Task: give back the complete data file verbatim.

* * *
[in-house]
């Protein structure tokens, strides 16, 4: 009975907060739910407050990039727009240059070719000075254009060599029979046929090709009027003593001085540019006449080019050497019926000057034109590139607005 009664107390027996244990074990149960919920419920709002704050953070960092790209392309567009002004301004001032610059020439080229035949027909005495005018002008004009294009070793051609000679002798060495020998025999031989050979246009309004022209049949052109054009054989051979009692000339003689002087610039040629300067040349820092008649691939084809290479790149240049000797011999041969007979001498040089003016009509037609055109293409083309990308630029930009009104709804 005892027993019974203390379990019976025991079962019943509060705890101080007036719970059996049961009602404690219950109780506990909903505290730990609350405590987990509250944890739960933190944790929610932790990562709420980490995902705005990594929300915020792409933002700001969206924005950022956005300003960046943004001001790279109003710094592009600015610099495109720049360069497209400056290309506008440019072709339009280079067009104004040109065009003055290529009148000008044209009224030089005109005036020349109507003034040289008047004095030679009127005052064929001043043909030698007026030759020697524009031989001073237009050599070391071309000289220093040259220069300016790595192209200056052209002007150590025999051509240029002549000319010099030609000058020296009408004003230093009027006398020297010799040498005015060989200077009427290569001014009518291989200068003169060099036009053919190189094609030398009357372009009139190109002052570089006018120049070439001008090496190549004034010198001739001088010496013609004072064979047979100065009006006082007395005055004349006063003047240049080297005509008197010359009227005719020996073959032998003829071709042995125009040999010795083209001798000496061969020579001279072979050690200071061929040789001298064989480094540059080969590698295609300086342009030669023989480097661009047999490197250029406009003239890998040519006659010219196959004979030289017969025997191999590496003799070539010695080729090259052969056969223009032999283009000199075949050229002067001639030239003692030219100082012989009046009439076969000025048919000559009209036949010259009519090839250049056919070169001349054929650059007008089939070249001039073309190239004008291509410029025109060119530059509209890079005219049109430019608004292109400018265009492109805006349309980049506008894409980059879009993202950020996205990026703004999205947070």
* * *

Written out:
[in-house]
């Protein structure tokens, strides 16, 4: 009975907060739910407050990039727009240059070719000075254009060599029979046929090709009027003593001085540019006449080019050497019926000057034109590139607005 009664107390027996244990074990149960919920419920709002704050953070960092790209392309567009002004301004001032610059020439080229035949027909005495005018002008004009294009070793051609000679002798060495020998025999031989050979246009309004022209049949052109054009054989051979009692000339003689002087610039040629300067040349820092008649691939084809290479790149240049000797011999041969007979001498040089003016009509037609055109293409083309990308630029930009009104709804 005892027993019974203390379990019976025991079962019943509060705890101080007036719970059996049961009602404690219950109780506990909903505290730990609350405590987990509250944890739960933190944790929610932790990562709420980490995902705005990594929300915020792409933002700001969206924005950022956005300003960046943004001001790279109003710094592009600015610099495109720049360069497209400056290309506008440019072709339009280079067009104004040109065009003055290529009148000008044209009224030089005109005036020349109507003034040289008047004095030679009127005052064929001043043909030698007026030759020697524009031989001073237009050599070391071309000289220093040259220069300016790595192209200056052209002007150590025999051509240029002549000319010099030609000058020296009408004003230093009027006398020297010799040498005015060989200077009427290569001014009518291989200068003169060099036009053919190189094609030398009357372009009139190109002052570089006018120049070439001008090496190549004034010198001739001088010496013609004072064979047979100065009006006082007395005055004349006063003047240049080297005509008197010359009227005719020996073959032998003829071709042995125009040999010795083209001798000496061969020579001279072979050690200071061929040789001298064989480094540059080969590698295609300086342009030669023989480097661009047999490197250029406009003239890998040519006659010219196959004979030289017969025997191999590496003799070539010695080729090259052969056969223009032999283009000199075949050229002067001639030239003692030219100082012989009046009439076969000025048919000559009209036949010259009519090839250049056919070169001349054929650059007008089939070249001039073309190239004008291509410029025109060119530059509209890079005219049109430019608004292109400018265009492109805006349309980049506008894409980059879009993202950020996205990026703004999205947070």